Red Flags

On February 14, 2011 a tragedy occurred when a survivor and victim were found in a pest control truck along the side of I-95 in Palm Beach County. Their adoptive father, Jorge Barahona, owned the truck. The 11-year-old victim was dead and the survivor suffered severe injuries and was covered in chemicals. Sadly, these children had been terribly tortured and physically and sexually abused for years, likely since the Barahona’s gained custody in 2004.

The state had placed these children into the foster home of the Barahona’s, and later facilitated their adoption. The survivor and the victim’s estate sued DCF and two of its private contractors, Our Kids of Miami-Dade/Monroe Inc., and the Center for Family and Child Enrichment, in parallel state and federal suits, and won a $500 million suit.

In 2012, children in a foster care group home that was a subcontractor of Our Kids, were being pimped out by child sex traffickers. Four South Florida men were arrested. One of the four charged was a 46-year-old DCF child abuse investigator.

In 2015, a criminal investigation ensued into the Family Resource Center, a subcontractor of Our Kids, for one of their employees raping a 17-year-old girl when tasked to transport her on an eight-hour drive to their center in Key West. Miami-Dade Circuit Judge Maria Sampedro-Iglesia said that the actions of a private social service agency were borderline “reckless.” That’s putting it mildly. Perhaps it was put “mildly” because this is one of the judges who signed the letter authored by Judge Cindy Lederman stating that “the court will work only with Our Kids, Inc.” AFTER what happened to this poor girl. She resigned on April 28, 2019.

Between June 2013 and May 2014 there had been an 11 percent increase in children requiring out-of-home care, which apparently created a financial challenge for “certain” CBCs. Coincidentally, ChildNet and Our Kids were the two CBCs that received addition funding totaling over $10.5 million between the two.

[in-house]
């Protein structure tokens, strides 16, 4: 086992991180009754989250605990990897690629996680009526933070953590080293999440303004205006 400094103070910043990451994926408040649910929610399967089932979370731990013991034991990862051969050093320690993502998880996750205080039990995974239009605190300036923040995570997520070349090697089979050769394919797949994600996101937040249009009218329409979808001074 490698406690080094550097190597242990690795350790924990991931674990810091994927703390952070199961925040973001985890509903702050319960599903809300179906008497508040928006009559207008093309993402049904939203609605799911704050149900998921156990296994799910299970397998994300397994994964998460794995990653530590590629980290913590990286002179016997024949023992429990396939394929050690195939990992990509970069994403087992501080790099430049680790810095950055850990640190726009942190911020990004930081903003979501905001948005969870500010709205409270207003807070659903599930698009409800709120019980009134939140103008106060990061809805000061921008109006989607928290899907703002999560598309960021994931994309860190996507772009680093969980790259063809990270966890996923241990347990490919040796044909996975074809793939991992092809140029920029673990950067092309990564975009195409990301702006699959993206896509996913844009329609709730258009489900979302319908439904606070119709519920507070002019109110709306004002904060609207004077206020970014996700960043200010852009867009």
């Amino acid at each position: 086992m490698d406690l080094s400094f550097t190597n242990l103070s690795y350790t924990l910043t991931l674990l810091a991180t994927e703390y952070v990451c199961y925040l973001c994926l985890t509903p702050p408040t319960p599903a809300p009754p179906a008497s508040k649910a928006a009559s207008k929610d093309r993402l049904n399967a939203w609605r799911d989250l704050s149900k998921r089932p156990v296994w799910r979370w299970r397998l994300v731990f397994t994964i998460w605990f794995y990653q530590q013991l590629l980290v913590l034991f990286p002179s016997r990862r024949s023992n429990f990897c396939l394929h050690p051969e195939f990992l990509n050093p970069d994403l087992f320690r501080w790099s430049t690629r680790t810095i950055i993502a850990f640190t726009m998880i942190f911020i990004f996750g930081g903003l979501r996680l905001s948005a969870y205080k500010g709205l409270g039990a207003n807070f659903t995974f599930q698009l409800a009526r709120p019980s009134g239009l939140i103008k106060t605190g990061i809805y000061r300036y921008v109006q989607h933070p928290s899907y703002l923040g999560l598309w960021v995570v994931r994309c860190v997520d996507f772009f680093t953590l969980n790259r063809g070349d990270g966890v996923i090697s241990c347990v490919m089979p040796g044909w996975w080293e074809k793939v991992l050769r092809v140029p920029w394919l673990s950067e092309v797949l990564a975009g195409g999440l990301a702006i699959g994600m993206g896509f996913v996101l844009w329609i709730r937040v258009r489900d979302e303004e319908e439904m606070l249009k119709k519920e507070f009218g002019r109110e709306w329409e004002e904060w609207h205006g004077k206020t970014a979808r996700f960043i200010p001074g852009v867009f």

In 2016, a Florida judge fired at the Children’s Home Society of Florida for forcing children to perform “cockfights” and brawls at one of the Miami group homes, which Our Kids runs for CHS.

In 2017, two men and one woman were charged for alleged sex trafficking of a Miami-Dade 16-year-old foster teen, forcing her into prostitution. That beat her, drugged her, and forced her to have sex with them as well as others. The teen had run away from her foster home claiming that she had been kicked out.

Also in 2017, three top administrators of Our Kids resigned after two adolescent foster care girls hanged themselves at foster homes overseen by Our Kids. 16-year-old Lauryn Martin-Everett hung herself at the Florida Keys Youth Shelter after being moved between 9 foster homes in two years. Thirty-eight days later, 14-year-old Naika Venant hung herself in the bathroom of a Miami Garden foster home. She had live-streamed it on Facebook, where it remained for several weeks, and it made national headlines.

In 2018, Bernard Perlmutter, Robert Latham and Stewart Cooke joined with Children’s Rights and Baker McKenzie law firm to file a suit against Florida DCF, specifically in Miami-Dade and Monroe counties, to stop the mistreatment of foster care children in a broken system. They felt that so much harm has been done to foster care children, only a lawsuit could begin to fix the problems. They stated that DCF reports reflect the following:

Records show that hundreds of children have had more than 10, or even 20 or more, moves. More than over 25 kids have been moved more than 80 times. DCF’s own reports stated that numerous foster children have not even received appropriate mental health.